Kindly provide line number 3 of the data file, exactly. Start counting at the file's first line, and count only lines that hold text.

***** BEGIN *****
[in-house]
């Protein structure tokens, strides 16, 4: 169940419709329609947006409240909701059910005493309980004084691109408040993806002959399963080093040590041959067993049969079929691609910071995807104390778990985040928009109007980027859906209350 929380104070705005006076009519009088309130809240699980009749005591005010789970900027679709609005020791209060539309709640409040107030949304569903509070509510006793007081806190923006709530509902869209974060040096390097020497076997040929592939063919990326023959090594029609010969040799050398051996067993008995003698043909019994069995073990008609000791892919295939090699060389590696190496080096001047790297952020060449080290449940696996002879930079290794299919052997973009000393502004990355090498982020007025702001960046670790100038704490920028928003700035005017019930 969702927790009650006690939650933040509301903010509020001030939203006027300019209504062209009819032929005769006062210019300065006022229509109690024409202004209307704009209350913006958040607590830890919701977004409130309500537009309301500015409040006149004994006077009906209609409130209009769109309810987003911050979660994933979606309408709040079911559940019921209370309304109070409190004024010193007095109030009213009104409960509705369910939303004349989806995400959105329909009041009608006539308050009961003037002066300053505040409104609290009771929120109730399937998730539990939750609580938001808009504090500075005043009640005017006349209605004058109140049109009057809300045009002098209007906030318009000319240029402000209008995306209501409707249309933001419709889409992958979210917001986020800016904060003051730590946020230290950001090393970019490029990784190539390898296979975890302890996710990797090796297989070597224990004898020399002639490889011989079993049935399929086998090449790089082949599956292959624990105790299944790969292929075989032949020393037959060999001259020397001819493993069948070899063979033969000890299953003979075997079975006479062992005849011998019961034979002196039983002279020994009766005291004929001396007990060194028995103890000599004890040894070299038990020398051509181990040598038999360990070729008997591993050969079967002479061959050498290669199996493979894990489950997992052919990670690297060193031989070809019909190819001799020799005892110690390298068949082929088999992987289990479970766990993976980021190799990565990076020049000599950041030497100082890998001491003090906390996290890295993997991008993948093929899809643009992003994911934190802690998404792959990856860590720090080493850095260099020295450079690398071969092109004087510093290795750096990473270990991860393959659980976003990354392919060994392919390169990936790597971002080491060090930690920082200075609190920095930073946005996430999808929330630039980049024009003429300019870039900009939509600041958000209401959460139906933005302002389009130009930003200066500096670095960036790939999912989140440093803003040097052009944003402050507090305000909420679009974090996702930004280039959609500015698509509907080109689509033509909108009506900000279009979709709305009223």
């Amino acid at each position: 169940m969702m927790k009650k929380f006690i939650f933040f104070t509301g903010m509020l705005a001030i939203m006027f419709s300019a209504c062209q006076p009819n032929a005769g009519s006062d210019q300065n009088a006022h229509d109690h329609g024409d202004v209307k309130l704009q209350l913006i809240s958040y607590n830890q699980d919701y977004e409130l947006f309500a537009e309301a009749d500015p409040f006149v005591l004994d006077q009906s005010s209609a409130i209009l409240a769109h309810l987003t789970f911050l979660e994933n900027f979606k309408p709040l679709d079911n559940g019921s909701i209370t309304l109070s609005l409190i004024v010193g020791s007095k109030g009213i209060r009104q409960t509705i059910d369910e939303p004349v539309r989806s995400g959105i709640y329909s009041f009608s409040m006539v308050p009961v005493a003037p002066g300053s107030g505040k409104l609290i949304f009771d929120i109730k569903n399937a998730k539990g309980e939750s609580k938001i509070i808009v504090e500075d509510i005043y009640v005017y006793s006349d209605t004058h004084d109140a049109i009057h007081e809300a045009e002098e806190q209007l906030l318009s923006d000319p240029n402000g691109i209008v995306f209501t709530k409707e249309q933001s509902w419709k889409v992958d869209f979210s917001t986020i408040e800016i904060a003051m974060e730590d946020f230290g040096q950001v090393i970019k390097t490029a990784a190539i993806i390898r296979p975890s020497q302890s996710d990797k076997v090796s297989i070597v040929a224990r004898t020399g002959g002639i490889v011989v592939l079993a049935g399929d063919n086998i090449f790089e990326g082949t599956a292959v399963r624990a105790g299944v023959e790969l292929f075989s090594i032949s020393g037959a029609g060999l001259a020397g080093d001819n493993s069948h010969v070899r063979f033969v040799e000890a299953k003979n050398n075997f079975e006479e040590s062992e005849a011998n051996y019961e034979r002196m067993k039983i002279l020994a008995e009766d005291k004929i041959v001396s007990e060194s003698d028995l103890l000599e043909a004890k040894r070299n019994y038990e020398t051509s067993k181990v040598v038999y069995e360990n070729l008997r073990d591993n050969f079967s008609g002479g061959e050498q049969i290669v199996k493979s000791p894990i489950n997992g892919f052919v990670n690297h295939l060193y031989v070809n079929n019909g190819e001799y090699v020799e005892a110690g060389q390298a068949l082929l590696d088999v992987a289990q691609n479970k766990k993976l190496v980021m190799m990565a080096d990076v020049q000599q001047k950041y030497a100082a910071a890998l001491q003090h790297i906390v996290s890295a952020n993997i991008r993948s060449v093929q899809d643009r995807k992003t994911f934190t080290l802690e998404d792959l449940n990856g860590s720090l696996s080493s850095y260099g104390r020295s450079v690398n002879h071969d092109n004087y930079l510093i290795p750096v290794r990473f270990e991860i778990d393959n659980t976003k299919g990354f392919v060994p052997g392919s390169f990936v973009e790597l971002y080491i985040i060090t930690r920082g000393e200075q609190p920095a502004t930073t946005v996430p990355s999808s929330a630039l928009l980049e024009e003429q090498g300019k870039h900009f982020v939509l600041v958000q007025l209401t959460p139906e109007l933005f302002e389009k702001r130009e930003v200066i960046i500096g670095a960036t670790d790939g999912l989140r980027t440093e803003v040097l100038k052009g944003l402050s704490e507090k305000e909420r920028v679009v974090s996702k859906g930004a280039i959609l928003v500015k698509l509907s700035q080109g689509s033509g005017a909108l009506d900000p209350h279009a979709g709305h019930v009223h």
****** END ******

């Amino acid at each position: 169940m969702m927790k009650k929380f006690i939650f933040f104070t509301g903010m509020l705005a001030i939203m006027f419709s300019a209504c062209q006076p009819n032929a005769g009519s006062d210019q300065n009088a006022h229509d109690h329609g024409d202004v209307k309130l704009q209350l913006i809240s958040y607590n830890q699980d919701y977004e409130l947006f309500a537009e309301a009749d500015p409040f006149v005591l004994d006077q009906s005010s209609a409130i209009l409240a769109h309810l987003t789970f911050l979660e994933n900027f979606k309408p709040l679709d079911n559940g019921s909701i209370t309304l109070s609005l409190i004024v010193g020791s007095k109030g009213i209060r009104q409960t509705i059910d369910e939303p004349v539309r989806s995400g959105i709640y329909s009041f009608s409040m006539v308050p009961v005493a003037p002066g300053s107030g505040k409104l609290i949304f009771d929120i109730k569903n399937a998730k539990g309980e939750s609580k938001i509070i808009v504090e500075d509510i005043y009640v005017y006793s006349d209605t004058h004084d109140a049109i009057h007081e809300a045009e002098e806190q209007l906030l318009s923006d000319p240029n402000g691109i209008v995306f209501t709530k409707e249309q933001s509902w419709k889409v992958d869209f979210s917001t986020i408040e800016i904060a003051m974060e730590d946020f230290g040096q950001v090393i970019k390097t490029a990784a190539i993806i390898r296979p975890s020497q302890s996710d990797k076997v090796s297989i070597v040929a224990r004898t020399g002959g002639i490889v011989v592939l079993a049935g399929d063919n086998i090449f790089e990326g082949t599956a292959v399963r624990a105790g299944v023959e790969l292929f075989s090594i032949s020393g037959a029609g060999l001259a020397g080093d001819n493993s069948h010969v070899r063979f033969v040799e000890a299953k003979n050398n075997f079975e006479e040590s062992e005849a011998n051996y019961e034979r002196m067993k039983i002279l020994a008995e009766d005291k004929i041959v001396s007990e060194s003698d028995l103890l000599e043909a004890k040894r070299n019994y038990e020398t051509s067993k181990v040598v038999y069995e360990n070729l008997r073990d591993n050969f079967s008609g002479g061959e050498q049969i290669v199996k493979s000791p894990i489950n997992g892919f052919v990670n690297h295939l060193y031989v070809n079929n019909g190819e001799y090699v020799e005892a110690g060389q390298a068949l082929l590696d088999v992987a289990q691609n479970k766990k993976l190496v980021m190799m990565a080096d990076v020049q000599q001047k950041y030497a100082a910071a890998l001491q003090h790297i906390v996290s890295a952020n993997i991008r993948s060449v093929q899809d643009r995807k992003t994911f934190t080290l802690e998404d792959l449940n990856g860590s720090l696996s080493s850095y260099g104390r020295s450079v690398n002879h071969d092109n004087y930079l510093i290795p750096v290794r990473f270990e991860i778990d393959n659980t976003k299919g990354f392919v060994p052997g392919s390169f990936v973009e790597l971002y080491i985040i060090t930690r920082g000393e200075q609190p920095a502004t930073t946005v996430p990355s999808s929330a630039l928009l980049e024009e003429q090498g300019k870039h900009f982020v939509l600041v958000q007025l209401t959460p139906e109007l933005f302002e389009k702001r130009e930003v200066i960046i500096g670095a960036t670790d790939g999912l989140r980027t440093e803003v040097l100038k052009g944003l402050s704490e507090k305000e909420r920028v679009v974090s996702k859906g930004a280039i959609l928003v500015k698509l509907s700035q080109g689509s033509g005017a909108l009506d900000p209350h279009a979709g709305h019930v009223h």